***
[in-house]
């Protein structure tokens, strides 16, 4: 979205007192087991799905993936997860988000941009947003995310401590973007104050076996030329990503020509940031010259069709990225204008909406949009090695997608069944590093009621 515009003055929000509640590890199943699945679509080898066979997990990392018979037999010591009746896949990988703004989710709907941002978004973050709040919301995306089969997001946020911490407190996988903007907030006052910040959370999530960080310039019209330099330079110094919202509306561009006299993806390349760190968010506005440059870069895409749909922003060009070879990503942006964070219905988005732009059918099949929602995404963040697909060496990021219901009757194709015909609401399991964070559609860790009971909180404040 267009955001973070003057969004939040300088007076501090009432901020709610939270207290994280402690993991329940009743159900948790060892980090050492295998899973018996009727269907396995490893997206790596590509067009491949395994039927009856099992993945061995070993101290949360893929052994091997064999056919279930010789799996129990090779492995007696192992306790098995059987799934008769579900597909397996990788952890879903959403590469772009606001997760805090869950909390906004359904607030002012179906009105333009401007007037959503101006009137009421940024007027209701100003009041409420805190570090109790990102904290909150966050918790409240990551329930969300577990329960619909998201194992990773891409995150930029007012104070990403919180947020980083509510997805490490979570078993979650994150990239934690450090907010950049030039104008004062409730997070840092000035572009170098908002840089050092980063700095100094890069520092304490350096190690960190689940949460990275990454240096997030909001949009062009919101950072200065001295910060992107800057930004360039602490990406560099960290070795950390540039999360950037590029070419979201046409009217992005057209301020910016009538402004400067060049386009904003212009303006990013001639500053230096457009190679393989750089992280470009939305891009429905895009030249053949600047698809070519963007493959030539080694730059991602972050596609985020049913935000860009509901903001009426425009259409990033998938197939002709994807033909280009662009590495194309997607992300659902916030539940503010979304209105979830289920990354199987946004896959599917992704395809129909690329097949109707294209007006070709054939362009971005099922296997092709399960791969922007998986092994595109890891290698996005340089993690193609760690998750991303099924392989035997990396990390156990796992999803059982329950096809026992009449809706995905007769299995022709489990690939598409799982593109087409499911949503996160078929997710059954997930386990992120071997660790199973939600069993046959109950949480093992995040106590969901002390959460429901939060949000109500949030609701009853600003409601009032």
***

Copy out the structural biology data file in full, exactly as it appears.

[in-house]
């Protein structure tokens, strides 16, 4: 979205007192087991799905993936997860988000941009947003995310401590973007104050076996030329990503020509940031010259069709990225204008909406949009090695997608069944590093009621 515009003055929000509640590890199943699945679509080898066979997990990392018979037999010591009746896949990988703004989710709907941002978004973050709040919301995306089969997001946020911490407190996988903007907030006052910040959370999530960080310039019209330099330079110094919202509306561009006299993806390349760190968010506005440059870069895409749909922003060009070879990503942006964070219905988005732009059918099949929602995404963040697909060496990021219901009757194709015909609401399991964070559609860790009971909180404040 267009955001973070003057969004939040300088007076501090009432901020709610939270207290994280402690993991329940009743159900948790060892980090050492295998899973018996009727269907396995490893997206790596590509067009491949395994039927009856099992993945061995070993101290949360893929052994091997064999056919279930010789799996129990090779492995007696192992306790098995059987799934008769579900597909397996990788952890879903959403590469772009606001997760805090869950909390906004359904607030002012179906009105333009401007007037959503101006009137009421940024007027209701100003009041409420805190570090109790990102904290909150966050918790409240990551329930969300577990329960619909998201194992990773891409995150930029007012104070990403919180947020980083509510997805490490979570078993979650994150990239934690450090907010950049030039104008004062409730997070840092000035572009170098908002840089050092980063700095100094890069520092304490350096190690960190689940949460990275990454240096997030909001949009062009919101950072200065001295910060992107800057930004360039602490990406560099960290070795950390540039999360950037590029070419979201046409009217992005057209301020910016009538402004400067060049386009904003212009303006990013001639500053230096457009190679393989750089992280470009939305891009429905895009030249053949600047698809070519963007493959030539080694730059991602972050596609985020049913935000860009509901903001009426425009259409990033998938197939002709994807033909280009662009590495194309997607992300659902916030539940503010979304209105979830289920990354199987946004896959599917992704395809129909690329097949109707294209007006070709054939362009971005099922296997092709399960791969922007998986092994595109890891290698996005340089993690193609760690998750991303099924392989035997990396990390156990796992999803059982329950096809026992009449809706995905007769299995022709489990690939598409799982593109087409499911949503996160078929997710059954997930386990992120071997660790199973939600069993046959109950949480093992995040106590969901002390959460429901939060949000109500949030609701009853600003409601009032």